In 1985 two climbers, Joe Simpson and Simon Yates, decided to climb Siula Grande in the Peruvian Andes… they made the summit in tact… but coming down became a bit of a problem. The 2003 documentary Touching the Voidpresents what happened to these men in amazing detail through both awesome technically accurate re-enactments and through the men’s own words.
Yes, both men survived… that is evident from the beginning as both men are talking about the experience throughout the film… but neither of them came home remotely close to who they were before they left. In a nutshell… both men went up… Joe breaks his leg, Simon tries lowering his friend down the mountain via ropes… at one point Joe ends up hanging off a cliff with Simon having no clue whether his buddy is dead or alive and in an attempt to save his own life, Simon cuts the rope. Assuming his climbing partner as died Simon returns to camp…. but Joe isn’t dead.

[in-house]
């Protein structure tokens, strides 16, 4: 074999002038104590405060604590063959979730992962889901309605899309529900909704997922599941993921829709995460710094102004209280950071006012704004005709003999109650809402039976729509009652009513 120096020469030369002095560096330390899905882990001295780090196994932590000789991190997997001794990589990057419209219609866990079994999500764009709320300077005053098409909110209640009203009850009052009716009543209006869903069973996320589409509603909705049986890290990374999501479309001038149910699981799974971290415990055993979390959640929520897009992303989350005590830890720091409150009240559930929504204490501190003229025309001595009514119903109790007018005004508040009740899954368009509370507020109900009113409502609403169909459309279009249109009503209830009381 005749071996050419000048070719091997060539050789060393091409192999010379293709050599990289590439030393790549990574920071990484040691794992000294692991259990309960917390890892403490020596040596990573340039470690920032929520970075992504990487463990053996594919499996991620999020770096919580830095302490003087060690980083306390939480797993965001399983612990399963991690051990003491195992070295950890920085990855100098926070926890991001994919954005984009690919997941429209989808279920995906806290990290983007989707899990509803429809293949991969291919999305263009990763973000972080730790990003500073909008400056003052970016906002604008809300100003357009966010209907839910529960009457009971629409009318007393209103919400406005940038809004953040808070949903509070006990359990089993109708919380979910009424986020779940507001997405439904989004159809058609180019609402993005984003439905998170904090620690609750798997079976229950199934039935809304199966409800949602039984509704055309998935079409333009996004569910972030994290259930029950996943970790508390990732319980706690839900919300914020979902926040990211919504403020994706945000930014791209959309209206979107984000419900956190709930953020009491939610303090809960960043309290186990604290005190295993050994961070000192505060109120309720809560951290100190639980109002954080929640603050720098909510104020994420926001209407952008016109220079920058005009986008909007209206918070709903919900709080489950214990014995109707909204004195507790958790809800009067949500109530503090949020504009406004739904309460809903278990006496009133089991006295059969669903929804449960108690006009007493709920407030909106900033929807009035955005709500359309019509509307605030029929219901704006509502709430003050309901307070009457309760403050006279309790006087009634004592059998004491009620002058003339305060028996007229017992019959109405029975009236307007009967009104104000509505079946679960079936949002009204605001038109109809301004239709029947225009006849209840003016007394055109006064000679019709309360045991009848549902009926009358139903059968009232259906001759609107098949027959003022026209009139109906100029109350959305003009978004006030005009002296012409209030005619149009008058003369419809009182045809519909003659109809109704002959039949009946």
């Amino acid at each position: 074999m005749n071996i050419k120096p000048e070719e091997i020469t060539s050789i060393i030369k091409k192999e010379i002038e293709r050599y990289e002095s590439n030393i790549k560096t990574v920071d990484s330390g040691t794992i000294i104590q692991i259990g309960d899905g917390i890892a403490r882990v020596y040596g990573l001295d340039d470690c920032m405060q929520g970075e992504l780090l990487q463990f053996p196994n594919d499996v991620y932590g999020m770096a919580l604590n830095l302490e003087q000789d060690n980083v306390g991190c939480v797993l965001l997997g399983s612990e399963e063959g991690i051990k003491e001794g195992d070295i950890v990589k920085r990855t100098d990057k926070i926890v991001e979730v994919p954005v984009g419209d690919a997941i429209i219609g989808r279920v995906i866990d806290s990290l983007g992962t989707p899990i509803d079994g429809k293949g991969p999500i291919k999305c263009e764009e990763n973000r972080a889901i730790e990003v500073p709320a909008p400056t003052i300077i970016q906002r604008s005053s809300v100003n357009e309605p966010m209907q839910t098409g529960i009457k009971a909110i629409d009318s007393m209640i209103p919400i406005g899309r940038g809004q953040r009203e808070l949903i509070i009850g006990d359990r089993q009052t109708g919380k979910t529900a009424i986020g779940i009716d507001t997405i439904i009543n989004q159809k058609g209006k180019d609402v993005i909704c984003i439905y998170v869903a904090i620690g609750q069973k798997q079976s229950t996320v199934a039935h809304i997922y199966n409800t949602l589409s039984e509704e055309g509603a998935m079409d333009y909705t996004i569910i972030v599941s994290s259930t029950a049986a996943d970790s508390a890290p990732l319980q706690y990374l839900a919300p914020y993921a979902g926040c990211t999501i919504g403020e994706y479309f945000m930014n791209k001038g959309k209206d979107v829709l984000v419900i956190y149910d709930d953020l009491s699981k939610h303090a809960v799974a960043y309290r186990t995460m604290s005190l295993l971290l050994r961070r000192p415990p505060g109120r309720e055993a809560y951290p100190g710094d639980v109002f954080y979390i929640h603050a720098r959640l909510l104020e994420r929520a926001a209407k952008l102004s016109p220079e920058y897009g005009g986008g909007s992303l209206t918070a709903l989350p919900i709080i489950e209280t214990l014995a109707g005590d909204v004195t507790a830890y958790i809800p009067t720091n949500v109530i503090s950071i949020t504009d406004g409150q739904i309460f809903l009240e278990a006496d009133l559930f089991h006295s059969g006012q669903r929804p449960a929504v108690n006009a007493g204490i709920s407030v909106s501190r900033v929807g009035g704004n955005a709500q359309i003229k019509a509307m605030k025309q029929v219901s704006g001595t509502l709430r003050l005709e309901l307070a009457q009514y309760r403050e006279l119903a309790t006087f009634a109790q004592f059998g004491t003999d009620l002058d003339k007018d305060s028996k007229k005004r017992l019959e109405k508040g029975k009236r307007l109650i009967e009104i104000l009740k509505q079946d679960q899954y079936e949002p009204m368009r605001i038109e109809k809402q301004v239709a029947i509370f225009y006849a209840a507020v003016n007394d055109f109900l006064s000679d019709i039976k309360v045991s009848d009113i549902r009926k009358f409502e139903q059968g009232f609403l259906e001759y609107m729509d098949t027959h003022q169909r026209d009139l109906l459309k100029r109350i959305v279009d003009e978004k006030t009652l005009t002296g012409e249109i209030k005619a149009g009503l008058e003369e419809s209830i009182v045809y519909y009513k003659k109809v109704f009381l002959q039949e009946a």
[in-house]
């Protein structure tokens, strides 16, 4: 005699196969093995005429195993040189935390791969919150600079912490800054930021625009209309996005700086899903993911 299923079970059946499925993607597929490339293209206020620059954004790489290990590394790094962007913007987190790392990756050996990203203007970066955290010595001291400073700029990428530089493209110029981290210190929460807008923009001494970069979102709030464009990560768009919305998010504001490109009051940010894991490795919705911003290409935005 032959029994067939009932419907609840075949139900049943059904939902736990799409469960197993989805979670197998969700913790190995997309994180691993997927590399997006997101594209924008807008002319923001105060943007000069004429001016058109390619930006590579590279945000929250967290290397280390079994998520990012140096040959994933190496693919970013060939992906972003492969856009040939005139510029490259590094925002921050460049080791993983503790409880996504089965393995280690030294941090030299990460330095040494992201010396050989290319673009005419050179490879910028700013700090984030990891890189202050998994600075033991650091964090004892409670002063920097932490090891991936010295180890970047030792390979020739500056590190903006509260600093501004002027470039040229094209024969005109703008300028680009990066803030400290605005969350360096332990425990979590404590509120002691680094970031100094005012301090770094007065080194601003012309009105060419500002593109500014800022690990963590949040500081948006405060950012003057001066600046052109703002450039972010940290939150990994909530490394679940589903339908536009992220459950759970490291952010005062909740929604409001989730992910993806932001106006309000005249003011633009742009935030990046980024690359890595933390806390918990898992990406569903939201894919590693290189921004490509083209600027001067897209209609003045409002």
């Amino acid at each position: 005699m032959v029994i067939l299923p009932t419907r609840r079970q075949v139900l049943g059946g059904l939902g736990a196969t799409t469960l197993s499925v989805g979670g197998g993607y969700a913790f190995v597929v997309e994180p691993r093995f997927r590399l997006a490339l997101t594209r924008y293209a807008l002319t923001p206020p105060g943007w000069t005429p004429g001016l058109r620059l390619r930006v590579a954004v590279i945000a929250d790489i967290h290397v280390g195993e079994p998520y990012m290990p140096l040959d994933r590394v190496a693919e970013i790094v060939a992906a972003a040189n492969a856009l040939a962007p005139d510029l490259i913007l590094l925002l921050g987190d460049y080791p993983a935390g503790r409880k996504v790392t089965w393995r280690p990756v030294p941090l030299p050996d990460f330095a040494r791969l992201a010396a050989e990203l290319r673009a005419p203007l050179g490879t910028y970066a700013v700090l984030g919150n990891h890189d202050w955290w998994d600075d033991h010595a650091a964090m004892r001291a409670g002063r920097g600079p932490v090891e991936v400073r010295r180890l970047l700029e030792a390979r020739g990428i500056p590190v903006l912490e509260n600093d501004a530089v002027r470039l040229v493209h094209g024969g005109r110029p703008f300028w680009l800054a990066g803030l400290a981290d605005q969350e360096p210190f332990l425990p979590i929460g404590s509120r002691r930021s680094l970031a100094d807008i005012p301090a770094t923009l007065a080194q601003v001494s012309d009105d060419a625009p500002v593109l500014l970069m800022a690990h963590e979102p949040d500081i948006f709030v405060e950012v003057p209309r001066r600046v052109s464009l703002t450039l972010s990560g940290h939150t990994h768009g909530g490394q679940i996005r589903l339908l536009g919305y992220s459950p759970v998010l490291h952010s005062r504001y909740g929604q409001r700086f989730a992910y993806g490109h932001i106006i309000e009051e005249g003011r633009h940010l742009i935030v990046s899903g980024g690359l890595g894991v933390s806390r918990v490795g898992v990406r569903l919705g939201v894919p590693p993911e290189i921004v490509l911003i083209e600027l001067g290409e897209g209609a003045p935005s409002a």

The adventure that follows is absolutely incredible and difficult to watch. I won’t retell how he survives… but he does. And this film documents this adventure in such a way that you will occasionally have to check your own fingers and toes to make sure they are frost bitten. Touching the Void is that rare film that manages to please just about everyone… from the most hard core mountaineer to the hard core couch potato… every detail is accounted for and the film makers managed to get the sport of climbing right. The correct gear, correct technique, correct story.
Watch this movie on as big and as good of a screen as possible. Visually stunning, you will be rewarded with a view very few people will have the opportunity to see in real life. And as I mentioned, filmed with such accuracy it’s simply a joy (and horror) to behold.
If you want to know what it is to potentially die on an icy mountain with no chance of rescue, watch this movie. If you want to know how to stay alive with no chance of living… watch this movie. What I’m getting at is… but it, rent it or stream it… just see this movie.
Climbing up the walls,
Cornelius J. Blahg